The Ghost Army of World War II

  • by Rick Beyer, Elizabeth Sayles
  • Narrated by Tom Stechschulte
  • 4 hrs and 12 mins
  • Unabridged Audiobook

Publisher's Summary

In the summer of 1944, a handpicked group of young GIs - including such future luminaries as Bill Blass, Ellsworth Kelly, Arthur Singer, Victor Dowd, Art Kane, and Jack Masey - landed in France to conduct a secret mission. Armed with truckloads of inflatable tanks, a massive collection of sound-effects records, and more than a few tricks up their sleeves, their job was to create a traveling road show of deception on the battlefields of Europe, with the German army as their audience.
From Normandy to the Rhine, the 1,100 men of the 23rd Headquarters Special Troops, known as the Ghost Army, conjured up phony convoys, phantom divisions, and make-believe headquarters to fool the enemy about the strength and location of American units. Between missions, the artists filled their duffel bags with drawings and paintings and dragged them across Europe. Every move they made was top secret, and their story was hushed up for decades after the war's end. The Ghost Army of World War II is the first publication to tell the full story of how a traveling road show of artists wielding imagination, paint, and bravado saved thousands of American lives.


What the Critics Say

"The Ghost Army of World War II describes a perfect example of a little-known, highly imaginative, and daring maneuver that helped open the way for the final drive to Germany. It is a riveting tale told through personal accounts and sketches along the way - ultimately, a story of success against great odds. I enjoyed it enormously." (Tom Brokaw)


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Customer Reviews

Most Helpful

A Riveting Bit of WWII History

This is a different type of World War II history book. I understand this book was made into a documentary film.

The 23rd headquarters special troop consisted of 1,100 men who were artists, designers, sound experts and actors. They landed in France in the summer of 1944. They set about impersonating entire Army Divisions. They had 90 pound inflatable tanks, recorded sounds of trucks, tanks and other vehicles. They played there recordings over loudspeakers as it they were going through the countryside. They also played radio “messages” with misinformation about troop movements. They also used officer impersonations to create misinformation. At times the unit protected Patton’s flank. They had all the various Divisions’ patches and were frequently having to repaint the vehicles with Division and company markings to help fool German observers.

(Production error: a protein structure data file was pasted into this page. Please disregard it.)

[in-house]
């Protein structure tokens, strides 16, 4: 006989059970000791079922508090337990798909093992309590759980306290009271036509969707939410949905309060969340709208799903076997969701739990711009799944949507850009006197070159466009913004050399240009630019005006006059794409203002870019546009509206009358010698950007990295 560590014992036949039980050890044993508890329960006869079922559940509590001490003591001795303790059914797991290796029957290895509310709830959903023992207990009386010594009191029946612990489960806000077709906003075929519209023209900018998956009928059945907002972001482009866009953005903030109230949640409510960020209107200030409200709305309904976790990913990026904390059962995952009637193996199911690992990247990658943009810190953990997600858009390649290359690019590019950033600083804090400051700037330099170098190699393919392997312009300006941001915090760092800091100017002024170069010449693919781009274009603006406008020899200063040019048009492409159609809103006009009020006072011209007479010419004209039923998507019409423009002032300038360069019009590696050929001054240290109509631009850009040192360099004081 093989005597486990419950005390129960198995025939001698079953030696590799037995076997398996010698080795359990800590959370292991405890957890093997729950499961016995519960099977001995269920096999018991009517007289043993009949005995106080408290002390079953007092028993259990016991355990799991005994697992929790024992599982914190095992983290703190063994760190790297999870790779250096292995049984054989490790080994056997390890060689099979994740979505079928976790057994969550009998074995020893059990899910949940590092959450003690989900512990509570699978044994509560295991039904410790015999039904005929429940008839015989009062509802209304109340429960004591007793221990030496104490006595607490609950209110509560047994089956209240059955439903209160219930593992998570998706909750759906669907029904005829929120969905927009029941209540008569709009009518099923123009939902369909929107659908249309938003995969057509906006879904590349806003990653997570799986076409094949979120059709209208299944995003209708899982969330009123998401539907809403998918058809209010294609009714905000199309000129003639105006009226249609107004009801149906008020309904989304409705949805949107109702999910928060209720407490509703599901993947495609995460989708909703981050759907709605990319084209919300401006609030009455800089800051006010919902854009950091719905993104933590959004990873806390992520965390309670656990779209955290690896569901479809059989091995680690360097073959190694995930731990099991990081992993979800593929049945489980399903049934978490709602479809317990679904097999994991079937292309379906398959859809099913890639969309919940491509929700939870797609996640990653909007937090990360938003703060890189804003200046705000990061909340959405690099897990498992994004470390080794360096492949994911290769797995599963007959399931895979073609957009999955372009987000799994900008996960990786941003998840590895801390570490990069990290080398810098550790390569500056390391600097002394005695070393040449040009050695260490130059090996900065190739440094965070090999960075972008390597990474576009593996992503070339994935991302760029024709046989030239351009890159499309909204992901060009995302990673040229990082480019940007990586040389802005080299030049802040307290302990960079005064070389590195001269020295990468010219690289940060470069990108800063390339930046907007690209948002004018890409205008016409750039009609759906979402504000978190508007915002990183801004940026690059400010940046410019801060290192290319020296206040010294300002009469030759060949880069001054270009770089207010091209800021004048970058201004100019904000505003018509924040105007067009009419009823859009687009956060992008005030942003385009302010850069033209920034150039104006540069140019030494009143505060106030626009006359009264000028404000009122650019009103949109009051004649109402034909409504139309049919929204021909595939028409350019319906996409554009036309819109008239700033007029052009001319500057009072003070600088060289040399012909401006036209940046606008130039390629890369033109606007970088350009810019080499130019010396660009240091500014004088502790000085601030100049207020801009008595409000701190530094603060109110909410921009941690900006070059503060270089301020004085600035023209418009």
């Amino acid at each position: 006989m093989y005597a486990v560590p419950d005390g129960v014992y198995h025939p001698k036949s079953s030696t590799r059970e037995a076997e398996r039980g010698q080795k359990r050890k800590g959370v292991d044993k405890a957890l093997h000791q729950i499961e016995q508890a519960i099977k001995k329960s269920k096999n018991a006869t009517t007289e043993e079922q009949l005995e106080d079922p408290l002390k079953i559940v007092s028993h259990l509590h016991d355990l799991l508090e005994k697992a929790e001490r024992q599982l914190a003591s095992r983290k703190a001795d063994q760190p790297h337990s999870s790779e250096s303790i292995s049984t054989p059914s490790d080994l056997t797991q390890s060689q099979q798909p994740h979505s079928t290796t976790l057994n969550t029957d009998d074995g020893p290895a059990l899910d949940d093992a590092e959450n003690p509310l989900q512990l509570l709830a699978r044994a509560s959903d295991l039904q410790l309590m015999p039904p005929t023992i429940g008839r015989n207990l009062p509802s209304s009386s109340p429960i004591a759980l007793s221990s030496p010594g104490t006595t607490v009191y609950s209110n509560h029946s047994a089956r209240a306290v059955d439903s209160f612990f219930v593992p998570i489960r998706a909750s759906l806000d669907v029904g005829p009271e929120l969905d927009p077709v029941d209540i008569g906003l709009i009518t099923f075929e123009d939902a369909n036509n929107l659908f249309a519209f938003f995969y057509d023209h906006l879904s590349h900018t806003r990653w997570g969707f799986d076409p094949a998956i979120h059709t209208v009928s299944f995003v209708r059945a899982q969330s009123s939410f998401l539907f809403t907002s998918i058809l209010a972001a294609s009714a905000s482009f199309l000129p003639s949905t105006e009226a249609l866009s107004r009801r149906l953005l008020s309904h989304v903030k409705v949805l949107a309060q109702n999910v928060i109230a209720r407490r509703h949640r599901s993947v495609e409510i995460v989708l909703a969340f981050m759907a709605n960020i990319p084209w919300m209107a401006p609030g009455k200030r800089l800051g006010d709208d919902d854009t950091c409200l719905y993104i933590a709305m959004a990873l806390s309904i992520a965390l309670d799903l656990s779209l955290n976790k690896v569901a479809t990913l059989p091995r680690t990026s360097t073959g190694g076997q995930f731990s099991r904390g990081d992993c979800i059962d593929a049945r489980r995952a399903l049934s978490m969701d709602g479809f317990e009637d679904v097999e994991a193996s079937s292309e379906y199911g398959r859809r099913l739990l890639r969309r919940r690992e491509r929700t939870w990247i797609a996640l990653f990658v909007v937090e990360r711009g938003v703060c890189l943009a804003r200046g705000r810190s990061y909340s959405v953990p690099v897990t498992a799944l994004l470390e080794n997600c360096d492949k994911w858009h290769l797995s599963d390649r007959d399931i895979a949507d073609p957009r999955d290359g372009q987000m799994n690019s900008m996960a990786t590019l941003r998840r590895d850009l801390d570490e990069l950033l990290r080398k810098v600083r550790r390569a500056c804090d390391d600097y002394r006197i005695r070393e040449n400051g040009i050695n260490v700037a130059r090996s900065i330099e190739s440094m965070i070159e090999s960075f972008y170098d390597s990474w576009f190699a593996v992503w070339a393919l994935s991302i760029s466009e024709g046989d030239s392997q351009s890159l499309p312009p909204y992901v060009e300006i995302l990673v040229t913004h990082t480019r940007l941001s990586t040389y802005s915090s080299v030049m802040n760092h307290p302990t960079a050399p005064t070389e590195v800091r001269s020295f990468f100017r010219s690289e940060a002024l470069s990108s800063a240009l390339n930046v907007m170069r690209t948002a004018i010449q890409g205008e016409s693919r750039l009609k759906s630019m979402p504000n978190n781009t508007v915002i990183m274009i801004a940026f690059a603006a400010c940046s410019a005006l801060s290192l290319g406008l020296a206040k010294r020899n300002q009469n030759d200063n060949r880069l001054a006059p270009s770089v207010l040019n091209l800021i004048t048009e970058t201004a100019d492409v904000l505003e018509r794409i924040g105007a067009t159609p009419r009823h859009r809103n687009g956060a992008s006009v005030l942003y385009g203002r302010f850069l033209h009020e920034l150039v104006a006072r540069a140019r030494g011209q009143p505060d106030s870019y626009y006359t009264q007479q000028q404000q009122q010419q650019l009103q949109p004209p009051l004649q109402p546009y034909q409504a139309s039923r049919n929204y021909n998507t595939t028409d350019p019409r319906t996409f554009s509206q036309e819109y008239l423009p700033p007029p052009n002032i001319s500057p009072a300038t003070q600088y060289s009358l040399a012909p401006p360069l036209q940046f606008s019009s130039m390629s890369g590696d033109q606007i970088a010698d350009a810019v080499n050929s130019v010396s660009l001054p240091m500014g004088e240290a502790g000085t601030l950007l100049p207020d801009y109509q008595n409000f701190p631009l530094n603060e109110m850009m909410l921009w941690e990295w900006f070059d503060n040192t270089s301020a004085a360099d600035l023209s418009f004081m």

Deception has long been a tool of war; think of the Trojan horse but this is more like Hollywood goes to war. The 23rd was the first U.S. Army unit dedicated only to deception. The British have a long tradition of dedicated units. In WWII the British Unit had some very famous men such as Ian Fleming and David Nevin.

The book is well written and meticulously researched. The authors had access to diaries, artist sketchbooks, on scene photographs and other first person accounts, memos, maps and other documents. Tom Stechschulte did a good job narrating the book. Stechschulte is a film and television actor that has a successful career narrating audiobooks. I purchased the book while listening to the audiobook because the book had lots of maps, photographs and sketches.
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- Jean "I am an avid eclectic reader."

Bring a balloon to a gun fight.

Unbelievable courage to hold off one of the most notorious armies in history with a bunch of speakers and balloons. They couldn't even tell their allies to either side that they were essentially unarmed. They pulled off their mission PERFECTLY as evidenced by the fact that any of them survived. It is a great story and it is worth listening to. Attention to details is incredible where they considered things that would have given away the deception and find a way to make it work.
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- Tyler J. "tjaco"

Book Details

  • Release Date: 01-08-2016
  • Publisher: Audible Studios